The first post. Always a nerve-wracking moment. I always feel like there’s a lot riding on it. Maybe that’s why I’ve put off setting up an archaeology blog for a while. But happily, here I am, ready to share my work and musings on heritage visualisation with the big wide world which exists outside of my little archaeology bubble. So welcome to my blog!
Let me introduce myself… My name is Katrina and in some ways I’m just another archaeology and heritage student, a third year undergraduate studying at the University of York, often preaching to all who know me how amazing heritage is and how much I love what I study. In others, I’m a unique heritage and archaeology student – I know, that’s quite a statement to make! –but aren’t we all? We all have our own unique interests and passions, our own individual backgrounds, our own heritage. So I’m unique just as you are, and heritage and archaeology just happen to be one of my passions, along with Yorkshire Tea and country music. Unfortunately, I can’t sing, so some years ago I chose to pursue my love of archaeology and here I am. I’m lucky that I have a whole career ahead of me doing what I love, and this blog exists so I can take you along for the ride.
Truthfully, this blog also has an ulterior motive. As part of my third year Visual Media in Archaeology module this is going to act as a place for me to explore my ever increasing knowledge on archaeological visualisation and heritage practice. I will start off with a mini-project of my own where I will do all this exploring I speak of. My mini-project will focus on a site close to my heart, near where I grew up in Cumbria – a Neolithic stone circle known as Long Meg and Her Daughters. Through creating my own representations of the site using different forms of media, and critically reviewing visual representations which have been produced before – from antiquarians and poets to amateur filmmakers – I hope to bring greater attention to this special site. I also hope I can bridge the gap between archaeological theory and practice by applying the debates and issues in heritage visualisation to the site, in an attempt to explore and make these issues clearer.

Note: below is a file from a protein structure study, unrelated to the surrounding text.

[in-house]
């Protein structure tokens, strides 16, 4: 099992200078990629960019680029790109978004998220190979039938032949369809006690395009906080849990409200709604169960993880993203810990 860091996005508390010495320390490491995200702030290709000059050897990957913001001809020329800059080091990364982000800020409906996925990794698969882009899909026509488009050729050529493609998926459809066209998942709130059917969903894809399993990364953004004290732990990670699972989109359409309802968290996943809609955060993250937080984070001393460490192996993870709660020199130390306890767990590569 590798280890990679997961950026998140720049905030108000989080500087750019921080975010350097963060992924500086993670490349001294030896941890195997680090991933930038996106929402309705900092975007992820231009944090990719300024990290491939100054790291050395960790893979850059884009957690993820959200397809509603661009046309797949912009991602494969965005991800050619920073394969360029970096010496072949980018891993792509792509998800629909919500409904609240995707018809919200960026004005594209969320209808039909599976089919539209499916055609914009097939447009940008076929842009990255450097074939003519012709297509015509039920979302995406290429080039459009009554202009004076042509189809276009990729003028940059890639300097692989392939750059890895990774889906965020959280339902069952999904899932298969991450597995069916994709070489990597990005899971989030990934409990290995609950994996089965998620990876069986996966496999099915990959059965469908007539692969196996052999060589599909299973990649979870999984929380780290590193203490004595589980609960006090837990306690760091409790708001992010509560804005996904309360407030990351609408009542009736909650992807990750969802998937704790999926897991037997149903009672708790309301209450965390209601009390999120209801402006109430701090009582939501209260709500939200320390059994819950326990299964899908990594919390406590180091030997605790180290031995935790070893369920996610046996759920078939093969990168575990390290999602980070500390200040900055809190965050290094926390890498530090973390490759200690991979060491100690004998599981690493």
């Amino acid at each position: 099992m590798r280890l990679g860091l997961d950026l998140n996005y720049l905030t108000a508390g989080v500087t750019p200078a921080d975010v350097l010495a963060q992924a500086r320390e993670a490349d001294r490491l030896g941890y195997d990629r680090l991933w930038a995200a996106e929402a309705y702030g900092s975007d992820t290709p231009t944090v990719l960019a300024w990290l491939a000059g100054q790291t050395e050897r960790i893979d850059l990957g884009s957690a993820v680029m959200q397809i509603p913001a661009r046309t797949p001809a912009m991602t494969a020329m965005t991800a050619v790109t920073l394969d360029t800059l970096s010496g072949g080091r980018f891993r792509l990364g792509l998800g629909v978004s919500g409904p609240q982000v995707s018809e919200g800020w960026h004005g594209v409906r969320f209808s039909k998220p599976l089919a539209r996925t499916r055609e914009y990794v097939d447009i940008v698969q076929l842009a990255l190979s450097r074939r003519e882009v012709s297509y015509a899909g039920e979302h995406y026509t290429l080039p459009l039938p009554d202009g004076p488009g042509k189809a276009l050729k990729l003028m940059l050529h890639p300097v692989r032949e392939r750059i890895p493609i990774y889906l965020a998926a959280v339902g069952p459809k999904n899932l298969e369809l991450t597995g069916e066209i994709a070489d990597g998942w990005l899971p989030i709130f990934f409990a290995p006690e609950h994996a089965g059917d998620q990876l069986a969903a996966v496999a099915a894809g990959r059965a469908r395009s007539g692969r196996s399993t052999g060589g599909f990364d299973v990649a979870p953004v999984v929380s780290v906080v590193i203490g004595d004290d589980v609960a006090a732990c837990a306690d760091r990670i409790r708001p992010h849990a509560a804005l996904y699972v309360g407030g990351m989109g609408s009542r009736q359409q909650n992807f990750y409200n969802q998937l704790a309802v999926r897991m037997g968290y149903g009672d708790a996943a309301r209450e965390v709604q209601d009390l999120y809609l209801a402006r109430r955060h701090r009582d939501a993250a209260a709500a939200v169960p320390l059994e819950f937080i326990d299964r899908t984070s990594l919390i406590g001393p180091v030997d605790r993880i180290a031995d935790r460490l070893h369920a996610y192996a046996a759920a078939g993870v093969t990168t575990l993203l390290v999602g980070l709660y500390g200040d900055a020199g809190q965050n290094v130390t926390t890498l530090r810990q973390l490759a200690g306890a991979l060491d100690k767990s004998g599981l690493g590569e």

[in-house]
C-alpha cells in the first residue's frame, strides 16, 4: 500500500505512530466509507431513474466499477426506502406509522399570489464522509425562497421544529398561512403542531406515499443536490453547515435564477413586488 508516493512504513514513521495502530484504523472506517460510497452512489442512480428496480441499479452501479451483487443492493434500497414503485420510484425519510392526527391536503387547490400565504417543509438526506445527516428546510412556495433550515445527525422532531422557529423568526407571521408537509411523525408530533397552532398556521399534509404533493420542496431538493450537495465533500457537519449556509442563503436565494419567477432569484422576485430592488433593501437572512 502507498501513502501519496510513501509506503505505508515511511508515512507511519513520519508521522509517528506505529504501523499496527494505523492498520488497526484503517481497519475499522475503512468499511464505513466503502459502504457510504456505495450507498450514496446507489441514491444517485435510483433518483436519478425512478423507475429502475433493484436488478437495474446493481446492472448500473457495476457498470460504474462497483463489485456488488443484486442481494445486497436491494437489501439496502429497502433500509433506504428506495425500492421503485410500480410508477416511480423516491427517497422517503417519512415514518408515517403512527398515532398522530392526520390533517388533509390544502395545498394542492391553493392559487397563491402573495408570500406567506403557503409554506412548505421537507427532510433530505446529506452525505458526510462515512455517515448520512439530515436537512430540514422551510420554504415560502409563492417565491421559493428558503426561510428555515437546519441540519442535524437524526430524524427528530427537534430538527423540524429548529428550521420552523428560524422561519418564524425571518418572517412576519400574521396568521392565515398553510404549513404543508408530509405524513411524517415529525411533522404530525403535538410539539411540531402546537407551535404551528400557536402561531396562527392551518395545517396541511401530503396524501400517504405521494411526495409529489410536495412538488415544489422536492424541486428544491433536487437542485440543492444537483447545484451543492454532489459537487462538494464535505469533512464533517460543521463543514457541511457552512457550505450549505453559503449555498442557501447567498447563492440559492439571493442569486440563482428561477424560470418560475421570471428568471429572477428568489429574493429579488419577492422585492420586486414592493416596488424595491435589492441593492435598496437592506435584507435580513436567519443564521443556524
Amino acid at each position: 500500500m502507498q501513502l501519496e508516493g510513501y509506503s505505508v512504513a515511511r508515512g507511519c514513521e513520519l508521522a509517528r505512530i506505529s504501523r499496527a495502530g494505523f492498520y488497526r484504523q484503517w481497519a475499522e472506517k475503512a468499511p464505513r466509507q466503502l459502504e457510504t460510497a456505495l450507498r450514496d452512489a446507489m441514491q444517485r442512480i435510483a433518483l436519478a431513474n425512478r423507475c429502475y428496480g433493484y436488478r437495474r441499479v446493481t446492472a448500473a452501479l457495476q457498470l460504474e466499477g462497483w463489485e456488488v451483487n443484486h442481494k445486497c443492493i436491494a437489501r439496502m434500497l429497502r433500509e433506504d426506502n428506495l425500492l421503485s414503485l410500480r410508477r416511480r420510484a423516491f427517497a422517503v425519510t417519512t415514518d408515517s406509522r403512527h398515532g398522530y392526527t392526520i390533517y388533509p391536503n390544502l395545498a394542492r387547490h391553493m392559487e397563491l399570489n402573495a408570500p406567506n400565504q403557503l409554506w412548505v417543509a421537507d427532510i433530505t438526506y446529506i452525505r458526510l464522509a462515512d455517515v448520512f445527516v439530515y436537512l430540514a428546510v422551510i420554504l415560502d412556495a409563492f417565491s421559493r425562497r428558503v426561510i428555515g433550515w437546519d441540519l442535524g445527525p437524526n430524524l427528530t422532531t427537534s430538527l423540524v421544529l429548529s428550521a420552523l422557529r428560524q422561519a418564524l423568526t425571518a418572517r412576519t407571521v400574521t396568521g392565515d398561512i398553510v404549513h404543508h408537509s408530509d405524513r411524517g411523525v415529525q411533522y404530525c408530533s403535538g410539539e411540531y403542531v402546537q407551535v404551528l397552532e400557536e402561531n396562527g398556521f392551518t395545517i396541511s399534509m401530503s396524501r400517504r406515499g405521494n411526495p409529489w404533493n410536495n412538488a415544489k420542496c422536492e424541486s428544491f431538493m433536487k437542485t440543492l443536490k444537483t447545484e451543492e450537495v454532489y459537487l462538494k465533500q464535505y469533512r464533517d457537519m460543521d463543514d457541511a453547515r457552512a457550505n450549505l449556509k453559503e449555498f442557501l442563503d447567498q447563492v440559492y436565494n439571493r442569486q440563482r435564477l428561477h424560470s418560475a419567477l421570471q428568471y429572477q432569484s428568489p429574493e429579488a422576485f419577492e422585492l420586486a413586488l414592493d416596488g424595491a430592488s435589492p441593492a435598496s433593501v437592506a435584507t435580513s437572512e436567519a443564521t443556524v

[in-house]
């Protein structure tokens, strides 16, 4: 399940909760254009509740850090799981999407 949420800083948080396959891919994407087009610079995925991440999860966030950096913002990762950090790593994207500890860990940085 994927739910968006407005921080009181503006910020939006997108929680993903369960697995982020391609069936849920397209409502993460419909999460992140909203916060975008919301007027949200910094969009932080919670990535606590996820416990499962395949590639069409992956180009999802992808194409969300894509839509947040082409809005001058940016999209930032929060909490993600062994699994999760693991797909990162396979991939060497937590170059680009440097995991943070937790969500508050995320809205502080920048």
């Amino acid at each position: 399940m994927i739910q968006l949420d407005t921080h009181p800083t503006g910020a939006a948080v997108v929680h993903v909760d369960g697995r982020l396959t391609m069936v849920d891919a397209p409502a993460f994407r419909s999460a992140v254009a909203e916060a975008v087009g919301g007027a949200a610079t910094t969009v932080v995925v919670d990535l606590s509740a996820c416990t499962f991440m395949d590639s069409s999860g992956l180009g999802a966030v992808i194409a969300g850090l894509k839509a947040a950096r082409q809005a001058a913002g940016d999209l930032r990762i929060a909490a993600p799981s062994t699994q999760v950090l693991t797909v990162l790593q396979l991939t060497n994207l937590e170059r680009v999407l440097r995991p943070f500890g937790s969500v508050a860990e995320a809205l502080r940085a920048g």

I’m painfully aware that I’m new to this, and I’m still only taking my first tentative steps into heritage practice. Hopefully this blog will allow me to be more critical of my work and operate as a platform for reflection, as well as keeping you updated with my adventures. If you’ve made it this far then I applauded you – stick around and I will hopefully give you a small insight into the world of heritage visualisation!